Over the years a number of datasets have been collected for studying and evaluating semantic similarity and semantic relatedness. For English, Rubenstein and Goodenough Rubenstein and Goodenough (1965) presented a small dataset (RG) of 65 noun pairs. For each pair, the degree of similarity in meaning was provided by 15 raters. The RG dataset is assumed to reflect similarity rather than relatedness. Finkelstein et al. Finkelstein et al. (2001) created a set of 353 English noun-noun pairs (WordSim-353)222www.cs.technion.ac.il/g̃abr/resources/data/wordsim353, where each pair was rated by 16 subjects according to the degree of semantic relatedness on a scale from 0 to 10. Bruni:2012 introduced a large test collection called MEN333clic.cimec.unitn.it/ẽlia.bruni/MEN. Similar to WordSim-353, the authors refer to both similarity and relatedness when describing the MEN dataset, although the annotators were asked to rate the pairs according to relatedness. Unlikely the construction of the RG and WordSim-353 datasets, each pair in the MEN dataset was only evaluated by one rater who ranked it for relatedness relative to 50 other pairs in the dataset. Recently, Hill:2015 presented SimLex-999, a gold standard resource for the evaluation of semantic representations containing similarity ratings of word pairs across different part-of-speech categories and concreteness levels. The construction of SimLex-999 was motivated by two factors, (i) to consistently quantify similarity, as distinct from association, and apply it to various concept types, based on minimal intuitive instructions, and (ii) to have room for the improvement of state-of-the-art models which had reached or surpassed the human agreement ceiling on WordSim-353 and MEN, the most popular existing gold standards, as well as on RG. Scheible/Schulteimwalde:2014 presented a collection of semantically related word pairs for German and English,444www.ims.uni-stuttgart.de/data/sem-rel-database/ which was compiled via Amazon Mechanical Turk (AMT)555www.mturk.com human judgement experiments and comprises (i) a selection of targets across word classes balanced for semantic category, polysemy, and corpus frequency, (ii) a set of human-generated semantically related word pairs (synonyms, antonyms, hypernyms) based on the target units, and (iii) a subset of the generated word pairs rated for their relation strength, including positive and negative relation evidence.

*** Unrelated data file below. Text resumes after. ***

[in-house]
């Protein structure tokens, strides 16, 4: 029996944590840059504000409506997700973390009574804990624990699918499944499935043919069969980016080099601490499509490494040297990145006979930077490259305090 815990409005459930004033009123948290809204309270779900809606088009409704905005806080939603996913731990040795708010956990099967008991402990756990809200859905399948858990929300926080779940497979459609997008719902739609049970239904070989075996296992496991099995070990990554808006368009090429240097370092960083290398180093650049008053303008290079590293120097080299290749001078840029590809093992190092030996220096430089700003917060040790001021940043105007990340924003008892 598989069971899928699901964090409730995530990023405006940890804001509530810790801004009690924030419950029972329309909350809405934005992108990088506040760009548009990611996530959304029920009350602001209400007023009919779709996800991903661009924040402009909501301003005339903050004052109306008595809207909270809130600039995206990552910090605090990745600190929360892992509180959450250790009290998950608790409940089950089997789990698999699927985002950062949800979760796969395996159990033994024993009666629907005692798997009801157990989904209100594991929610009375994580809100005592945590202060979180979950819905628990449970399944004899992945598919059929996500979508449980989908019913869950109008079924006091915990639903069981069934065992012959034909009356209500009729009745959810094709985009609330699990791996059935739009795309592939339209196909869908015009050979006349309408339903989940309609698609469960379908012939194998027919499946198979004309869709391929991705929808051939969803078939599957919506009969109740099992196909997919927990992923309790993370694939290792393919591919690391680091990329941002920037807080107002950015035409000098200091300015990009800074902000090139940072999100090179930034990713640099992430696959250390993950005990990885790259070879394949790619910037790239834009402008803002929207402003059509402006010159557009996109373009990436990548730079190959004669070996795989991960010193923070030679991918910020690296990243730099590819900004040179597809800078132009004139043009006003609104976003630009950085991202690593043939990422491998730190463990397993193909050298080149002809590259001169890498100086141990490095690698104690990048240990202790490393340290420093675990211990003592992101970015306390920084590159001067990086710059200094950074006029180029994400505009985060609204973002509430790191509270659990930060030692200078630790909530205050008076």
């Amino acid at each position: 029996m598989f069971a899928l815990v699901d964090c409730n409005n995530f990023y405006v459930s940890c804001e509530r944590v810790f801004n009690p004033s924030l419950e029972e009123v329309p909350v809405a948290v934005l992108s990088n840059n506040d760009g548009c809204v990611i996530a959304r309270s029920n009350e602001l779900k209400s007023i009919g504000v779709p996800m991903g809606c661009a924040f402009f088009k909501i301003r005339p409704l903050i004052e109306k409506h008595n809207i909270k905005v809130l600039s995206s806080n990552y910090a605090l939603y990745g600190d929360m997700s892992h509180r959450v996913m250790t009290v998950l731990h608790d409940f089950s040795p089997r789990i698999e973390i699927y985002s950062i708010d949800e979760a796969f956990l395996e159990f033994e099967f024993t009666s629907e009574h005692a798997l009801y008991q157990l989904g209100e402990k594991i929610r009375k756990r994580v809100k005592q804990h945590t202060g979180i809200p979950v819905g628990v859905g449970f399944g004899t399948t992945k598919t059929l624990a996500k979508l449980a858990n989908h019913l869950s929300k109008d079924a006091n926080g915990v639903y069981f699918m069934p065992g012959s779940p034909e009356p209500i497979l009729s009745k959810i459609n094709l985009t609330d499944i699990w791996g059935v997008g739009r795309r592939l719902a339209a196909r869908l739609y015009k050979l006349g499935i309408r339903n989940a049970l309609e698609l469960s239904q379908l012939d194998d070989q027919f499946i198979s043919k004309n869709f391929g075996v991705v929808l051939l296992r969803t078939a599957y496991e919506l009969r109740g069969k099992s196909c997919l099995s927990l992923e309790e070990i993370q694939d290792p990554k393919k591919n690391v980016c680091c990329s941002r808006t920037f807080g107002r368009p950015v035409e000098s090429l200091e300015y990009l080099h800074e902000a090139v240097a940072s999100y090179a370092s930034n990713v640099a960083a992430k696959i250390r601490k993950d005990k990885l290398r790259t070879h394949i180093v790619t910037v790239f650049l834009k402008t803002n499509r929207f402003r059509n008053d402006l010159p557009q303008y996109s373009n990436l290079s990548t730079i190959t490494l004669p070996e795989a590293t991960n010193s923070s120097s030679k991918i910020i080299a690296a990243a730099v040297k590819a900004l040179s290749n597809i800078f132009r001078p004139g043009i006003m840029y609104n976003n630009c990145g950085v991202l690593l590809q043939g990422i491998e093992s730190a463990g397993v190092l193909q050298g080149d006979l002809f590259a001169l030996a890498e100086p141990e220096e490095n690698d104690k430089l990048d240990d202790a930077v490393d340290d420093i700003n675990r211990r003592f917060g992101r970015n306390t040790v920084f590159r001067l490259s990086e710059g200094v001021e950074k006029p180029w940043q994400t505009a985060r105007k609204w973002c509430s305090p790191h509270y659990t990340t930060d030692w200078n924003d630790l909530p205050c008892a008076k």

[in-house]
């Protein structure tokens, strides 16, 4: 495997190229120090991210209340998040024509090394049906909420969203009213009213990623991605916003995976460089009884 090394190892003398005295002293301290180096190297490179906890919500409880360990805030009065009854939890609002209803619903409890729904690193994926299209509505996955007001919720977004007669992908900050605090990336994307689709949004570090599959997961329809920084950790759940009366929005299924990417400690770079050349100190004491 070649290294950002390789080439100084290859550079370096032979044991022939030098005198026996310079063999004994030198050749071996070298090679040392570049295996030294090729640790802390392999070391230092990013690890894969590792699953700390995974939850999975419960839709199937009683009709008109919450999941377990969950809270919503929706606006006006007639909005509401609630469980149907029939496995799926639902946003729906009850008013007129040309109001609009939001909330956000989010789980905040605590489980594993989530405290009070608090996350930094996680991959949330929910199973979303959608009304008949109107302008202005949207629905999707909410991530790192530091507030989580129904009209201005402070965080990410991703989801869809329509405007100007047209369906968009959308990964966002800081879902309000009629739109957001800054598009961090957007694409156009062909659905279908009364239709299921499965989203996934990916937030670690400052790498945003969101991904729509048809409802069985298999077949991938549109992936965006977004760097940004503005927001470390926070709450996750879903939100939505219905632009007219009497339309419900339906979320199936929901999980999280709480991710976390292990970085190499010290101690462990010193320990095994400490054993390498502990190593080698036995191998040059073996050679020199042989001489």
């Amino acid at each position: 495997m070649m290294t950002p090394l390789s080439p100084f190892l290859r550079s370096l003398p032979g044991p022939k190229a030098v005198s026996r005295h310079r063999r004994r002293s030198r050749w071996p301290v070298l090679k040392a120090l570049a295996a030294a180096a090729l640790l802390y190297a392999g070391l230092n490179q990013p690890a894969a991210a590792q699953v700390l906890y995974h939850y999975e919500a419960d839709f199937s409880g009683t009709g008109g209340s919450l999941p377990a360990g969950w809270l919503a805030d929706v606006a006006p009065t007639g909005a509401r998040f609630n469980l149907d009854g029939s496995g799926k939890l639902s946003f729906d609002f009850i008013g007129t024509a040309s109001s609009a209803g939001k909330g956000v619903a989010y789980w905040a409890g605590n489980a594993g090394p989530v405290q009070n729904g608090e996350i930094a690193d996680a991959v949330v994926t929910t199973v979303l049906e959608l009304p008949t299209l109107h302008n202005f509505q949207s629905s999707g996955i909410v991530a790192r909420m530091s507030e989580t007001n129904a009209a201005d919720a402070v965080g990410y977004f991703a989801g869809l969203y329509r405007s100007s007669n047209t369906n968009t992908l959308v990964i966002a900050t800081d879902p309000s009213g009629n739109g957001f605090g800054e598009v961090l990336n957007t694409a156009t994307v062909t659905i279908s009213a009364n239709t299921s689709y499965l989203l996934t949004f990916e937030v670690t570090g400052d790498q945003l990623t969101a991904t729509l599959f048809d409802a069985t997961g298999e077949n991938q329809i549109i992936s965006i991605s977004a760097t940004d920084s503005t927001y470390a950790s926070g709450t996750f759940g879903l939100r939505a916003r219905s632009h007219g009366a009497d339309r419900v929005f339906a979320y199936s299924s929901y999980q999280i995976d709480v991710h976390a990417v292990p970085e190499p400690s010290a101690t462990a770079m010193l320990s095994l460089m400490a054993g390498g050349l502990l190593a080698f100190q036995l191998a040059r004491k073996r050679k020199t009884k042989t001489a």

For other languages, only a few gold standard sets with scored word pairs exist. Among others, Gurevych:2005 replicated Rubenstein and Goodenough’s experiments after translating the original 65 word pairs into German. In later work, Gurevych:2006 used the same experimental setup to increase the number of word pairs to 350. Leviant/Reichart:2015 translated two prominent evaluation sets, WordSim-353 (association) and SimLex-999 (similarity) from English to Italian, German and Russian, and collected the scores for each dataset from the respective native speakers via crowdflower666www.crowdflower.com/.